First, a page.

I wish to state for the record that I have not personally met Ven. Rathana thero and that my commentary is based on what I gather from the public discourse in the political landscape today. On YouTube the whole of the speech made by Ven. Rathana denouncing the present regime is available for reference and serves as a record to deduce the reasons as to why the JHU’s leadership decided to withdraw its support for the Rajapaksa regime. If one scrutinises the core arguments the Venerable thero establishes, one can see that his discourse goes to the very core of what ‘republicanism’ is and that a key facet of it being empowerment for the ‘civil voice’ to not be subservient to the ‘elected ruler’ whom they should not treat as a ‘master’.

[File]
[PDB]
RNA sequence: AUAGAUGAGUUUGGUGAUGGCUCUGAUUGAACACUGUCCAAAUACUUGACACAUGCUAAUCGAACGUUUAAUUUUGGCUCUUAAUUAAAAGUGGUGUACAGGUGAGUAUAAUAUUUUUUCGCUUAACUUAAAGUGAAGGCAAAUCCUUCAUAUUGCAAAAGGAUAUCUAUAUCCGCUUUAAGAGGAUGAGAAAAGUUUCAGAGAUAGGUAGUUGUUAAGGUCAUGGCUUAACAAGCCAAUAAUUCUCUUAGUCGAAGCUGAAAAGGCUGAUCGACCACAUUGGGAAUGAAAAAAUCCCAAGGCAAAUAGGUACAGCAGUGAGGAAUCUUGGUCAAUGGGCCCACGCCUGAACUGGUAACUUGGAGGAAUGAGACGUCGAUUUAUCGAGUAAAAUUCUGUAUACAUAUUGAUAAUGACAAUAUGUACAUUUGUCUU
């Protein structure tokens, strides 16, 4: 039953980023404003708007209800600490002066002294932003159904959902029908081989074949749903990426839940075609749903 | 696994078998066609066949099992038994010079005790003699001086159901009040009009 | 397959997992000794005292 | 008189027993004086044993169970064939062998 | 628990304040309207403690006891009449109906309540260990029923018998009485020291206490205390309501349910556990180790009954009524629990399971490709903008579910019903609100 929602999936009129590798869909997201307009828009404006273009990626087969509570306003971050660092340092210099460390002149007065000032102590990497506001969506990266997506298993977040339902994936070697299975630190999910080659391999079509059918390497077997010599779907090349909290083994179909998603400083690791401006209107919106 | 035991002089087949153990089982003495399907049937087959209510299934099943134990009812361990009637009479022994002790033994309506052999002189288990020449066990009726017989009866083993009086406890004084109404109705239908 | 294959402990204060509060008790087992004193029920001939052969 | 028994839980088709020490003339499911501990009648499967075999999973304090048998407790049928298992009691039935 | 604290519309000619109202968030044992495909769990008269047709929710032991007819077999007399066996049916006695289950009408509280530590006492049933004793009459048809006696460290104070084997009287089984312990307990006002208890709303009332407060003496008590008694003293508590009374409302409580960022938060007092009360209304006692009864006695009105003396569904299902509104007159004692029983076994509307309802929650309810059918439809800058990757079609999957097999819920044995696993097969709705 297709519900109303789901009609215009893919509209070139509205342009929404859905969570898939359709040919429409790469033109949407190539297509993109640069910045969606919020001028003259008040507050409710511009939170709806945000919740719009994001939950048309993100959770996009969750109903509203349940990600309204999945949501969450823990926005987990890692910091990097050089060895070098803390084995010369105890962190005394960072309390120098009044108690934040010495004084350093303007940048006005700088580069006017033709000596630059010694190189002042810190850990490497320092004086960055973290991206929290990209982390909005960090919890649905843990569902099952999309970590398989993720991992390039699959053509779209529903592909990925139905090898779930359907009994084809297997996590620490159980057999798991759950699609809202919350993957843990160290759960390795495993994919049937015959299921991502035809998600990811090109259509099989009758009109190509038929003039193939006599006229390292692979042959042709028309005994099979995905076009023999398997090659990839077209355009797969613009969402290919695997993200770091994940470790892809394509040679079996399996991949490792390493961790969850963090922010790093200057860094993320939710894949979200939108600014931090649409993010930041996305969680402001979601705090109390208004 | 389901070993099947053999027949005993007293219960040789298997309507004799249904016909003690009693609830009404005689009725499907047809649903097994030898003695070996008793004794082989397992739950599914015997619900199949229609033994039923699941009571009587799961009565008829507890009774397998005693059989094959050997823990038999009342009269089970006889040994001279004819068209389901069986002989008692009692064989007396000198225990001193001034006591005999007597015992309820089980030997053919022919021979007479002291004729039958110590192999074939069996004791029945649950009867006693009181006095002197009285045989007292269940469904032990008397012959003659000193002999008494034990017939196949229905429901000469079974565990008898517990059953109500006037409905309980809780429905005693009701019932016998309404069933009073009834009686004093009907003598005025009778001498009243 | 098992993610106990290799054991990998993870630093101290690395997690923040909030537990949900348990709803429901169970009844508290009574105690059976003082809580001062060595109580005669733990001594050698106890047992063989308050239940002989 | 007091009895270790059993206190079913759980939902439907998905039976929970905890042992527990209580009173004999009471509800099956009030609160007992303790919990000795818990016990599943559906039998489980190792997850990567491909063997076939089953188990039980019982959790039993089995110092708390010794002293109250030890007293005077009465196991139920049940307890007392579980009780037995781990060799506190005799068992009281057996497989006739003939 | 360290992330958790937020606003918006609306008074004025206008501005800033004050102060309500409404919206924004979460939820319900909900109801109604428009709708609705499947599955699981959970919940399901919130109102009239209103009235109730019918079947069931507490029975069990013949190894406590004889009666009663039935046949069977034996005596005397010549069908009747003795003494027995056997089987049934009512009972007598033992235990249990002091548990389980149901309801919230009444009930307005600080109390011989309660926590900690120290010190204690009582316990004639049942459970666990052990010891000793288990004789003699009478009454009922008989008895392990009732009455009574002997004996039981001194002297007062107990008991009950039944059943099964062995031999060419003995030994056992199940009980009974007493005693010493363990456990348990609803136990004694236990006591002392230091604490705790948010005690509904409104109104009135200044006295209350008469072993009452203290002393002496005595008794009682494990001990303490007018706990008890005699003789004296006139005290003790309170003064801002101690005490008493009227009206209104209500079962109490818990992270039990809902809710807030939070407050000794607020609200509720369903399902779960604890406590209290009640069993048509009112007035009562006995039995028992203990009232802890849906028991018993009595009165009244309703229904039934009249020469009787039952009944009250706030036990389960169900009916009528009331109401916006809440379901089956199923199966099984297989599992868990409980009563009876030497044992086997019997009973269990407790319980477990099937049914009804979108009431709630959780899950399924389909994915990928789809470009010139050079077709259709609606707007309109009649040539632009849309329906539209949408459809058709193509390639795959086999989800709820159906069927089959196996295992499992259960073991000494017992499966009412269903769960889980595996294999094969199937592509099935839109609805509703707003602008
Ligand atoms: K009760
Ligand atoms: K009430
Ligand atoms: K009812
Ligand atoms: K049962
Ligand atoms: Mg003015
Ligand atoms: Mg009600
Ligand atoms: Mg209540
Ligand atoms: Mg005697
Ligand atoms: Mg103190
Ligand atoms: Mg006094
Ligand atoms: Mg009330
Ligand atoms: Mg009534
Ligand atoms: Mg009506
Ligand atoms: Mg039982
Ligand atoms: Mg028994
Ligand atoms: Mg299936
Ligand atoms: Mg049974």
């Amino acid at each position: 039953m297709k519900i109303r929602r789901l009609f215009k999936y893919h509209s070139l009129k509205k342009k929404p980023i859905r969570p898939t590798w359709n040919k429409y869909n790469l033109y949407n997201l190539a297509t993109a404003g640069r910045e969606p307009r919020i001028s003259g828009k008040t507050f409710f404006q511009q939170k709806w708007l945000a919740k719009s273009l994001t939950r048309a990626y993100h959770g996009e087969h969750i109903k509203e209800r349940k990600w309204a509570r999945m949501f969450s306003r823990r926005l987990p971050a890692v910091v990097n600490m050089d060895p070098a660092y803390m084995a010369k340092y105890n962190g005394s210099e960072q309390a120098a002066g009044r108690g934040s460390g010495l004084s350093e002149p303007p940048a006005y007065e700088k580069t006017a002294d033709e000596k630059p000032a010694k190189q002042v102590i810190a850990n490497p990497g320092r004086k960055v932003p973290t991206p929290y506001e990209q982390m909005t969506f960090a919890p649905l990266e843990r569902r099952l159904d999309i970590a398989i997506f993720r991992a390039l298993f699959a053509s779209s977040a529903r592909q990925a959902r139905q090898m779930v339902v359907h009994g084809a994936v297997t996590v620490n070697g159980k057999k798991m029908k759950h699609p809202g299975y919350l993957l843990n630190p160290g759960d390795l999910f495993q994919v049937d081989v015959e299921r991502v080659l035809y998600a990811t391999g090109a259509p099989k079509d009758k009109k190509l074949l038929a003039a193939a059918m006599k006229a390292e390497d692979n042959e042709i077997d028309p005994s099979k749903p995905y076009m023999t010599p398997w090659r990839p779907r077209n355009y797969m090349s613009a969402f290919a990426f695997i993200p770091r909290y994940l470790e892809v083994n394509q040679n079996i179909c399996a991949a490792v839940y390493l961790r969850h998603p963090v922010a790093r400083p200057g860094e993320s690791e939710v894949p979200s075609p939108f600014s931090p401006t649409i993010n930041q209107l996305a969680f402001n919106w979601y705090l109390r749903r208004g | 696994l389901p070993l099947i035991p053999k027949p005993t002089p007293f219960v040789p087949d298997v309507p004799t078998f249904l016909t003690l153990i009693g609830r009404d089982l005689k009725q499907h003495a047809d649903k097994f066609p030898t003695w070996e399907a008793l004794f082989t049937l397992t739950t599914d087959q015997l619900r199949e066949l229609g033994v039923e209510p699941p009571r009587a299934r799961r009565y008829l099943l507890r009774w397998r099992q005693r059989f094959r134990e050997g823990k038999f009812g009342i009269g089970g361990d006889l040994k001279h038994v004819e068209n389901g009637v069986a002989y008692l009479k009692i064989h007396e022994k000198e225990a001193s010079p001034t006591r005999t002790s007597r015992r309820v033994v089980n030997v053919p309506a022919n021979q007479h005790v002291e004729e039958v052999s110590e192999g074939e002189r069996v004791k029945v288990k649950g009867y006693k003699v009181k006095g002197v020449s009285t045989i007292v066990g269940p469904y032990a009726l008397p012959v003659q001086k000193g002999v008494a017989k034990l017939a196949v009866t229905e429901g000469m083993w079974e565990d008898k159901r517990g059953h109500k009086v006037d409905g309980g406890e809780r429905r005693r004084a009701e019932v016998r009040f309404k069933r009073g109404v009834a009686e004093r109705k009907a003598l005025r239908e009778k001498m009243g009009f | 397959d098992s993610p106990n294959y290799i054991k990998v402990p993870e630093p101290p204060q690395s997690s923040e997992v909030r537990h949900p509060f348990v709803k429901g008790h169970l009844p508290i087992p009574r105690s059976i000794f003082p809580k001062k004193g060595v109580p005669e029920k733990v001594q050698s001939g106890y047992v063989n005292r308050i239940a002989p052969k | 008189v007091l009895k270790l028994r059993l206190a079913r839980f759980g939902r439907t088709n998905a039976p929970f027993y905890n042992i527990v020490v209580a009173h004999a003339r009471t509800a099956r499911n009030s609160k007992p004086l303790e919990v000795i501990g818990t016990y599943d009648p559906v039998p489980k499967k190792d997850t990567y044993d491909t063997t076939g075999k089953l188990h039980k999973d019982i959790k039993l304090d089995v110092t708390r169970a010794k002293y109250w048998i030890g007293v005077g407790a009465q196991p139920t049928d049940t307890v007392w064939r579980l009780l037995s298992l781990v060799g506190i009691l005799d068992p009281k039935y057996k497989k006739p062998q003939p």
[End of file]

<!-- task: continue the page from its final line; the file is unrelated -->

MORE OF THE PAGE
An important point to note is that Ven. Rathana’s appeal to the people is a cry for ensuring economic independence. At the core of what he advocates as a drive to ensure economic independence is firstly to do with the restructuring of agrarian policy in Sri Lanka. Secondly there a stress on the need for empowerment of local entrepreneurship, local industry, as opposed to multinational corporations.

In his revolutionary struggle to free Cuba from despotic rule, Fidel Castro in his manifestoes on the path to revolution in Cuba placed a strong emphasis on the need for not only ‘political independence’ (Cuba having been a former colony of Spain) but also ‘economic independence’. If one pays attention to some of the core ideas presented by Ven. Rathana, what he proposes is review and reform of present policy towards ‘economic development’, and suggests critically deciphering the real ingredients beneath the veneer of slogans and labels as ‘open economy’ and ‘development’ which are stereotyped through facets of ‘intense urbanisation’ and infrastructure increase alone. Today those stereotyped slogans and labels work almost as ‘payoff lines’ in public debates and discourses the way that a striking payoff line functions in an advertisement to project the image of a product to a prospective buyer.